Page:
The battle had been harsh and quick. There had been no time for Beatrice to scream or fight back; three of her best men had been almost instantly subdued and shredded by the fabled White Tiger, and now she had been captured by the beast. Where was she being taken? She had heard legends of the White Tiger–her great grandmother once told a story to her village when she was a girl of six years, upon having seen it, when she was a little girl; but no one seriously believed it. Maybe that old codger, Sirial, but he was as daft as anyone. The last ravings of a near-insane old woman, nothing more–bless her heart (although she was a bit of a witch).
Beatrice had nearly forgotten that tale, it was merely the flotsam of a myriad of seemingly inconsequential childhood memories–her first kiss, being forced to drink yam-heart pudding on her 11th birthday, as was the custom, the subsequent throwing up–also part of custom, her first husband–whom she escaped from, her second husband–whom she poisoned (it was entirely a case of self-defense, she had maintained, before being exiled from The Mooring of Leering and all its villages, of which Renyur was one). And so it was a great surprise, shall we say, to suddenly see a blazing, near-albino beast waiting for them at the top of the difficult mountain pass they had just come out of after 6 hours of grueling climbing–the sight of which was enough to send her and her comrades into sudden shock–during which, their defenses were helpless, and well..
And Beatrice was helpless now. She stood solemn (if “stood” was the right word, which it wasn’t), her huge head attached to the back of the brutal, silent creature, which it had skillfully woven around its body with a cloth, merely using its mouth, as if it had done it a hundred times.
“And all this time,” she thought, “while the idiot elders were laughing about its existence and other ‘tall tales’ over their daily grog, He was sharpening his claws, carrying out who knows how many missions.”
A solemnity was carved into her face, and she thought of people she had not thought of in a long time, people she had deemed as pathetic and not deserving of anything more than her contempt, and a single tear, almost too small to see, fell from her left eye.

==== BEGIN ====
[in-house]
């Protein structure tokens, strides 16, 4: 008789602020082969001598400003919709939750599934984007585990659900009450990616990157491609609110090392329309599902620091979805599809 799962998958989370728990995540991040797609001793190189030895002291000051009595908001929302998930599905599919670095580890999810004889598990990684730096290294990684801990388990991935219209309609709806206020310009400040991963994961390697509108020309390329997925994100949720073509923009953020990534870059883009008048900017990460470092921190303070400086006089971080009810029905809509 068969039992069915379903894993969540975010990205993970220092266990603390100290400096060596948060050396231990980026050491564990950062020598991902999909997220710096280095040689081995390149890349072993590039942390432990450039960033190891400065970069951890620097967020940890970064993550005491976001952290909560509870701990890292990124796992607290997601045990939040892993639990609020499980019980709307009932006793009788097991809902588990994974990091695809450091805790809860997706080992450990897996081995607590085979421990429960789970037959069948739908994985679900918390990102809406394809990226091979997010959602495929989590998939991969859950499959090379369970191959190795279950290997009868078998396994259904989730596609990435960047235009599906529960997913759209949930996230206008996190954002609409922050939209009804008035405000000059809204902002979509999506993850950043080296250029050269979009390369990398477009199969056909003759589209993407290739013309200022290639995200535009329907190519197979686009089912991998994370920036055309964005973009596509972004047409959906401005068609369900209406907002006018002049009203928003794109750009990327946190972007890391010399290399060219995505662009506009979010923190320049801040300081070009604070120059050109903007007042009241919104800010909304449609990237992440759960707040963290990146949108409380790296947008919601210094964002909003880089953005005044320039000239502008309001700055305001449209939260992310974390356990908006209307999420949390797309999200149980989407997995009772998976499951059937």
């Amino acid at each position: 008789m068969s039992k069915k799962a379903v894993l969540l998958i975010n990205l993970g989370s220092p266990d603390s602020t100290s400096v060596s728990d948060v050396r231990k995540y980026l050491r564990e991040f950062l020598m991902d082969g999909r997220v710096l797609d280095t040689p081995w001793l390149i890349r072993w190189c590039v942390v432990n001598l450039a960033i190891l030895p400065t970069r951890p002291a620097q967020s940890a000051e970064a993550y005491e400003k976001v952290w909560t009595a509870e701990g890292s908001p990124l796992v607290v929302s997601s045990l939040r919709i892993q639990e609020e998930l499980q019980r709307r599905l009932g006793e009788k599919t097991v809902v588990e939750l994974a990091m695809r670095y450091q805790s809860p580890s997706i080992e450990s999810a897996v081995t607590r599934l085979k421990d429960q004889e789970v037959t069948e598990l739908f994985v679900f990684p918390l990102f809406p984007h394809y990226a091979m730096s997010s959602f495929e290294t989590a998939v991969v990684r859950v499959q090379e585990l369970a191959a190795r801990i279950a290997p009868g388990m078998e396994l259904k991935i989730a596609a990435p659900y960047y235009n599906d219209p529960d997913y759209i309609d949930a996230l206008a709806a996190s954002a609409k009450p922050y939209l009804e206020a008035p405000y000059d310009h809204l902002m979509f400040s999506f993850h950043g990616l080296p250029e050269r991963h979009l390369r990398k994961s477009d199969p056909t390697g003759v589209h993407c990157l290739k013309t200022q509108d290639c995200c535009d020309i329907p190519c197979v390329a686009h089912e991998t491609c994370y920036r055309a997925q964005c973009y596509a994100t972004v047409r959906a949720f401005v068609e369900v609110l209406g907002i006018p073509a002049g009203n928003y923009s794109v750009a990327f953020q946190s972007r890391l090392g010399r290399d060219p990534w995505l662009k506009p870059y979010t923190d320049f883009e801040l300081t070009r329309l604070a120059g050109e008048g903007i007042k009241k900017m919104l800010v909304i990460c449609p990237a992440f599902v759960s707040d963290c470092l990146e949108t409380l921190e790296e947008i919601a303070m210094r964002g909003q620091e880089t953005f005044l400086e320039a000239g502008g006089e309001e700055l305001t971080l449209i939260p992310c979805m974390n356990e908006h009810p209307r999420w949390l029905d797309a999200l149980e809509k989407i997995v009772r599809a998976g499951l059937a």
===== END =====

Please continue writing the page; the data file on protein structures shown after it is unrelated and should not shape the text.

Its mission. Sudden awareness crept into her mind and she attempted to regain her composure along the bumpy, seemingly, ever-accelerating ride. The creature had known that she was a Detacher–kicked off her head instantly in the same way it nonchalantly broke the necks of her companions–but was careful not to inflict the slightest laceration upon her face. It was obviously planned, well coordinated, with plenty of advance-reconaissance–mission was the perfect description of what had happened–and she hated that word, in all its passiveness, yet she could not think of a better one for what had just transpired, and she held back further tears.
But why? She enumerated possibilities, sworn enemies (of which she had many), motivations, etc. She searched her mind through rain, hunger, and lack of sleep, all the while on this terrible caboose, judged the position of the hills, stars, and moon, and the natural flora and fauna of the surrounding environment (which was of a lush, yet brackish nature–confusingly), and in the end, there was a single word left: Brimothir. She was being taken by the White Tiger (whose existence, up until several hours ago, was thought to be purely of a fictional, quasi-Grog induced state of < 0.4 % probability, give or take a few micro percentage poiints)–to Brimothir.
But why? She didn’t know why, didn’t understand. But this was bad. Oh yes, this was very bad.